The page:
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The Haunt
Price: $25.79

Product Notes

Multi-instrumentalist, songwriter, and producer Mitch Davis steps out on his own with debut LP The Haunt, a singer-songwriter tour de force for which he wrote all the songs and played all the instruments, made in his home studio during the 2020 lockdown, with much of it recorded on equipment that he also built himself. The result is a uniquely personal statement brimming with color and optimism even as it ponders universal themes of introspection and loneliness-a record that could only have been made by Mitch Davis.

Davis is a mainstay of the vibrant Montréal music scene, with a musical background encompassing everything from rock bands (Faith Healer) to avant-garde (Elle Barbara's Black Space) to jazz and hip-hop (Cadence Weapon). The Haunt is a synthesis of his many musical interests, stretching back to his childhood when he played drums in the church band and saxophone in his school band (he plays both on The Haunt.) Though he's never had any formal musical training, Davis can't remember a time in which music wasn't a part of his life. When it came time to make his own record, Davis says: "I was always hoping I could find a way to blend everything together and get away with doing a bunch of different genres all at once, because I don't like dwelling on a certain sound."

That is what he has accomplished with The Haunt, which is an accessible collection of songs blending jazz, funk, sunshine pop, rock, and a host of surprising sonic easter eggs into a record so seamlessly integrated it often feels like a full band effort. Yet everything you hear is a result of Davis hunkering down alone in his home studio in the garment manufacturing district of Montréal while the city was under a strict curfew-midnight to 5am were his working hours-funneling all his creative energy into the music. He mostly wrote the songs as he went along, then tinkered with them until he was satisfied. "I was obsessed beyond belief," Davis says. "I would listen to it all day, every day until I didn't hear anything I'd done to that point and would only hear what the next thing should be."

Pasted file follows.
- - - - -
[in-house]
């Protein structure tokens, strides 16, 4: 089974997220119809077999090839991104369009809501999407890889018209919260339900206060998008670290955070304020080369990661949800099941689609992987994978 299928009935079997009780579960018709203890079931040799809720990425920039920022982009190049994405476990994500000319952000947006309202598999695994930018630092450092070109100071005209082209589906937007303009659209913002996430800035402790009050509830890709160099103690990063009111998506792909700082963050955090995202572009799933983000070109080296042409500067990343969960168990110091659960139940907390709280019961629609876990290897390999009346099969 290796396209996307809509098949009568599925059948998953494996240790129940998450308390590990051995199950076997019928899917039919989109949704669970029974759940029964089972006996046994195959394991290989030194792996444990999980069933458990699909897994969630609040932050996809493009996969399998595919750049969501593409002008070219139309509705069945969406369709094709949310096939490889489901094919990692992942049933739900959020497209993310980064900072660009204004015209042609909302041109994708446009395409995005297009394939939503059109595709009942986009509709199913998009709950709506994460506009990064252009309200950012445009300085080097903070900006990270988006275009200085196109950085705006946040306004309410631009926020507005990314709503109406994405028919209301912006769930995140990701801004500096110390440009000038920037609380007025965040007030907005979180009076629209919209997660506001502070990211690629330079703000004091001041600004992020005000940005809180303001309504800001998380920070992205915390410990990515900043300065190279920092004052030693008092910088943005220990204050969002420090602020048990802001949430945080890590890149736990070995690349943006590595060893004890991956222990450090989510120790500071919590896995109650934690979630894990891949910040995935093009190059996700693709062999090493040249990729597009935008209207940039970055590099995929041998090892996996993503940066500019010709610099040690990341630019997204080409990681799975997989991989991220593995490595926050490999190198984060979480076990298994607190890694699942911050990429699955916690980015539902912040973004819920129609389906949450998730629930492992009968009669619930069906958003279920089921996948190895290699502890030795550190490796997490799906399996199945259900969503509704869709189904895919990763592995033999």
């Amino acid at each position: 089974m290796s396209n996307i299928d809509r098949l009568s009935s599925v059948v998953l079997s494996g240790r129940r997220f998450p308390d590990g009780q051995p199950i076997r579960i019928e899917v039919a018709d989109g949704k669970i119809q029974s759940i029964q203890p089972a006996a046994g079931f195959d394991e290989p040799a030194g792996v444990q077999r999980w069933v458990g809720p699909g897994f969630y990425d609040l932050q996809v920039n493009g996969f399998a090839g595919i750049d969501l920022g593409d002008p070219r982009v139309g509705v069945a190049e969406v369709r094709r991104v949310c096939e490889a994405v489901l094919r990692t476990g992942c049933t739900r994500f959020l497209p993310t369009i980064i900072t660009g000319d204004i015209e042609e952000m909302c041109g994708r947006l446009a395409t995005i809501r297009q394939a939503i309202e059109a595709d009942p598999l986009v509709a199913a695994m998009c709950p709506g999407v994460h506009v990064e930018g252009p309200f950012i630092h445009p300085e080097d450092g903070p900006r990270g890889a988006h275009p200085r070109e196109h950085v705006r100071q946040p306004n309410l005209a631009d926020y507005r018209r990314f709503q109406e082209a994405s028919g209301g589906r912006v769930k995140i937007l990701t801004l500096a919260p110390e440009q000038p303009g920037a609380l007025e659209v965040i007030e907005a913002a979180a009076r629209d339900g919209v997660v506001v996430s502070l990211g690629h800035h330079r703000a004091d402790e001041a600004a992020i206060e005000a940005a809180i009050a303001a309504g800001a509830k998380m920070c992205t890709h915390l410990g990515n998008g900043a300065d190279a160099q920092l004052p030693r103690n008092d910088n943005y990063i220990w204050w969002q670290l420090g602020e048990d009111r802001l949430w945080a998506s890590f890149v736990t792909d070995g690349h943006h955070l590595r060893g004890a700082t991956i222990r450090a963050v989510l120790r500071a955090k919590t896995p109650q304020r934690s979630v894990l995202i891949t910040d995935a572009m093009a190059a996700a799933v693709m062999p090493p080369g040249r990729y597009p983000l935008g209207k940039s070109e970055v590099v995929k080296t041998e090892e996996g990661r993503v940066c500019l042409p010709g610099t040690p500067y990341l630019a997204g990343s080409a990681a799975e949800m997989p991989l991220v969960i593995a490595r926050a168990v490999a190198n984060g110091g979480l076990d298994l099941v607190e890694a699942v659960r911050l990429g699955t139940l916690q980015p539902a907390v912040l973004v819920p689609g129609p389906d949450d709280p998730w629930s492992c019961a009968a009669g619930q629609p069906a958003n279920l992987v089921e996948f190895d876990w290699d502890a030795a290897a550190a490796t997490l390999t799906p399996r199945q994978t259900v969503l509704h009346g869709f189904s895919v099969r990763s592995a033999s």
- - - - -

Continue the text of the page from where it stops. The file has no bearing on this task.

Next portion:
Davis isn't just an in-demand musical player in the Montreal scene-he's also a gearhead who is often tapped to fix his peers' synths and amps. Just like Davis doesn't have any formal musical training, he also never formally studied electronics, and his interest in building his own gear came about more organically. "I mostly just couldn't afford the gear that's as good as I could make," he says. One piece of self-built equipment he used for The Haunt is a boutique analog compressor called the Mitch Davis Compressor (MDC.) He's sold it to about 20 people in his community, but it will become available commercially soon as well.

Despite so much going on behind the scenes, nothing about The Haunt sounds overworked. A breezy, upbeat listen, it's very much in tune with the spirit of 70s pop that Davis loves for the way it strikes a balance between musicality and catchiness, complexity and brevity. These are composed, layered songs made with care, but also made to make you smile. Not only fun for the listener, The Haunt sounds like it was fun to make-and it was. "As soon as I start working on something, I don't get tired. I can't," says Davis. "It's like I get drunk on the music or something." Yet the record is also personal and deeply soulful, a quality that might come from Davis' tendency to "do the vocals instantly, while it's super bare bones so I'm not trying to recreate the emotion later."

Much of The Haunt is very keys-driven-the title track, which closes out the record, is an instrumental piano piece that Davis had kicking around for a while before figuring out what to do with it-and it's full of warm retro sounds like rhodes, clavinet, and synth. But it's also a record full of playfully modern moments that surprise and delight, like the unexpected chiptune breakdown near the end of "Let it Die," a cool contrast to the song's funky marching bass line and lyrics about deciding to give up on a relationship. The baroquely orchestrated "Hope That" achieves a unique interplay between a basic drum machine backbeat and the more acoustic instruments and some lovely synthesized strings. "My City Life" is the album's centerpiece, a soulful ballad about feeling lost in the big city for which Davis drew on his own experiences moving to Montréal from a town of 3,000. The song was written in a single sitting, which is unusual for the songwriter and speaks to the song's intimacy and rawness. Though it begins as an intimate piano ballad, it soon shifts into smooth and catchy soft rock, becoming a lyrical tale of loneliness that musically reaches for the stars-a song emblematic of the kaleidoscopic talents of Mitch Davis that are on full display on The Haunt.


Title: The Haunt
Genre: Rock
Artist(s): Mitch Davis
Label: Arbutus Records
Release Date: 4/29/2022
Product Type: LP
UPC: 844667053067
Item #: 2476654X


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